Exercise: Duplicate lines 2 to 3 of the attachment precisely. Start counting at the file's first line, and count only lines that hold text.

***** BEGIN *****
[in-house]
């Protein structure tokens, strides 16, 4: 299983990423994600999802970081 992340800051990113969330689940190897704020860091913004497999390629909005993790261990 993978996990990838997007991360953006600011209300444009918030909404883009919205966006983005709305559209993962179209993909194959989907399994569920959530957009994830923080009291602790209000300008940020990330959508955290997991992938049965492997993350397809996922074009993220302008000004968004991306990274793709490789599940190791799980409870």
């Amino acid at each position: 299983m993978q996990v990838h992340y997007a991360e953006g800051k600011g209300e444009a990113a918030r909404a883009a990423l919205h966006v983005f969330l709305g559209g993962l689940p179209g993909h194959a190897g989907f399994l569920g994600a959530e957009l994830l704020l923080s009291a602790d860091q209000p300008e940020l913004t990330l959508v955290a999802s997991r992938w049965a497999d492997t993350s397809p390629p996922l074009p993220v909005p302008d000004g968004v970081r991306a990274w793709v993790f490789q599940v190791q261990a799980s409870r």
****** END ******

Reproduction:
């Protein structure tokens, strides 16, 4: 299983990423994600999802970081 992340800051990113969330689940190897704020860091913004497999390629909005993790261990 993978996990990838997007991360953006600011209300444009918030909404883009919205966006983005709305559209993962179209993909194959989907399994569920959530957009994830923080009291602790209000300008940020990330959508955290997991992938049965492997993350397809996922074009993220302008000004968004991306990274793709490789599940190791799980409870």
């Amino acid at each position: 299983m993978q996990v990838h992340y997007a991360e953006g800051k600011g209300e444009a990113a918030r909404a883009a990423l919205h966006v983005f969330l709305g559209g993962l689940p179209g993909h194959a190897g989907f399994l569920g994600a959530e957009l994830l704020l923080s009291a602790d860091q209000p300008e940020l913004t990330l959508v955290a999802s997991r992938w049965a497999d492997t993350s397809p390629p996922l074009p993220v909005p302008d000004g968004v970081r991306a990274w793709v993790f490789q599940v190791q261990a799980s409870r």